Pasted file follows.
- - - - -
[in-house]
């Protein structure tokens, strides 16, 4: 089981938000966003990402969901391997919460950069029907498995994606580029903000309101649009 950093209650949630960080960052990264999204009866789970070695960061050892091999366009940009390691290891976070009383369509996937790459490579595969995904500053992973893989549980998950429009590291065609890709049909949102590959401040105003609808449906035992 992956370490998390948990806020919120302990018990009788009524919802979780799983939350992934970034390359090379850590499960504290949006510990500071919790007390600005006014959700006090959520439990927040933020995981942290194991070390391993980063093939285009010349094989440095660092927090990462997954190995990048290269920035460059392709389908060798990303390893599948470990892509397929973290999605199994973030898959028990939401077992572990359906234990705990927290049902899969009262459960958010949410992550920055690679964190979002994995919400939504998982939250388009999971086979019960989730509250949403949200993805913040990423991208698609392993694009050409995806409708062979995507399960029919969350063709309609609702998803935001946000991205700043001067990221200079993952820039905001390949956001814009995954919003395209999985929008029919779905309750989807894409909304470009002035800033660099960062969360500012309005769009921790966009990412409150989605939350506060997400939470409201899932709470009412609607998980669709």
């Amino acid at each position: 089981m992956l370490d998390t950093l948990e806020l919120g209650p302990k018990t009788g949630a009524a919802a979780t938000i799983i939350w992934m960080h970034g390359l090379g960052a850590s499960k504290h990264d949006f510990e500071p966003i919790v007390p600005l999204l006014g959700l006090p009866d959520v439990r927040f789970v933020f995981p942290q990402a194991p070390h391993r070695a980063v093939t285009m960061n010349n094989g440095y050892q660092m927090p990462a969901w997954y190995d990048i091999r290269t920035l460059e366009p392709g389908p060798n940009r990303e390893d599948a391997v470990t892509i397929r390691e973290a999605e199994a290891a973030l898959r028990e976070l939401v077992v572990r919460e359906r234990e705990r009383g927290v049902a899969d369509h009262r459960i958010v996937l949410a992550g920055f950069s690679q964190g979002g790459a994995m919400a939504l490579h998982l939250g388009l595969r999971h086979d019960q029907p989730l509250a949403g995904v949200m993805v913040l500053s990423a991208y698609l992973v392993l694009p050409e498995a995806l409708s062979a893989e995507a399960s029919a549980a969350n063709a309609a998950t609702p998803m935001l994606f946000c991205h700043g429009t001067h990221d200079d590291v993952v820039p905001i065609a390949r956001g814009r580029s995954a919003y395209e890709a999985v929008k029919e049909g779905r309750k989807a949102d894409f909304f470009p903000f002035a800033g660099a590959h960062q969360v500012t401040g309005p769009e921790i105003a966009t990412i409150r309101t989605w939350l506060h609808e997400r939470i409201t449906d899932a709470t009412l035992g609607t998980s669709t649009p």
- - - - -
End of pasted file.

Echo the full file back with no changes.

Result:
[in-house]
């Protein structure tokens, strides 16, 4: 089981938000966003990402969901391997919460950069029907498995994606580029903000309101649009 950093209650949630960080960052990264999204009866789970070695960061050892091999366009940009390691290891976070009383369509996937790459490579595969995904500053992973893989549980998950429009590291065609890709049909949102590959401040105003609808449906035992 992956370490998390948990806020919120302990018990009788009524919802979780799983939350992934970034390359090379850590499960504290949006510990500071919790007390600005006014959700006090959520439990927040933020995981942290194991070390391993980063093939285009010349094989440095660092927090990462997954190995990048290269920035460059392709389908060798990303390893599948470990892509397929973290999605199994973030898959028990939401077992572990359906234990705990927290049902899969009262459960958010949410992550920055690679964190979002994995919400939504998982939250388009999971086979019960989730509250949403949200993805913040990423991208698609392993694009050409995806409708062979995507399960029919969350063709309609609702998803935001946000991205700043001067990221200079993952820039905001390949956001814009995954919003395209999985929008029919779905309750989807894409909304470009002035800033660099960062969360500012309005769009921790966009990412409150989605939350506060997400939470409201899932709470009412609607998980669709």
């Amino acid at each position: 089981m992956l370490d998390t950093l948990e806020l919120g209650p302990k018990t009788g949630a009524a919802a979780t938000i799983i939350w992934m960080h970034g390359l090379g960052a850590s499960k504290h990264d949006f510990e500071p966003i919790v007390p600005l999204l006014g959700l006090p009866d959520v439990r927040f789970v933020f995981p942290q990402a194991p070390h391993r070695a980063v093939t285009m960061n010349n094989g440095y050892q660092m927090p990462a969901w997954y190995d990048i091999r290269t920035l460059e366009p392709g389908p060798n940009r990303e390893d599948a391997v470990t892509i397929r390691e973290a999605e199994a290891a973030l898959r028990e976070l939401v077992v572990r919460e359906r234990e705990r009383g927290v049902a899969d369509h009262r459960i958010v996937l949410a992550g920055f950069s690679q964190g979002g790459a994995m919400a939504l490579h998982l939250g388009l595969r999971h086979d019960q029907p989730l509250a949403g995904v949200m993805v913040l500053s990423a991208y698609l992973v392993l694009p050409e498995a995806l409708s062979a893989e995507a399960s029919a549980a969350n063709a309609a998950t609702p998803m935001l994606f946000c991205h700043g429009t001067h990221d200079d590291v993952v820039p905001i065609a390949r956001g814009r580029s995954a919003y395209e890709a999985v929008k029919e049909g779905r309750k989807a949102d894409f909304f470009p903000f002035a800033g660099a590959h960062q969360v500012t401040g309005p769009e921790i105003a966009t990412i409150r309101t989605w939350l506060h609808e997400r939470i409201t449906d899932a709470t009412l035992g609607t998980s669709t649009p």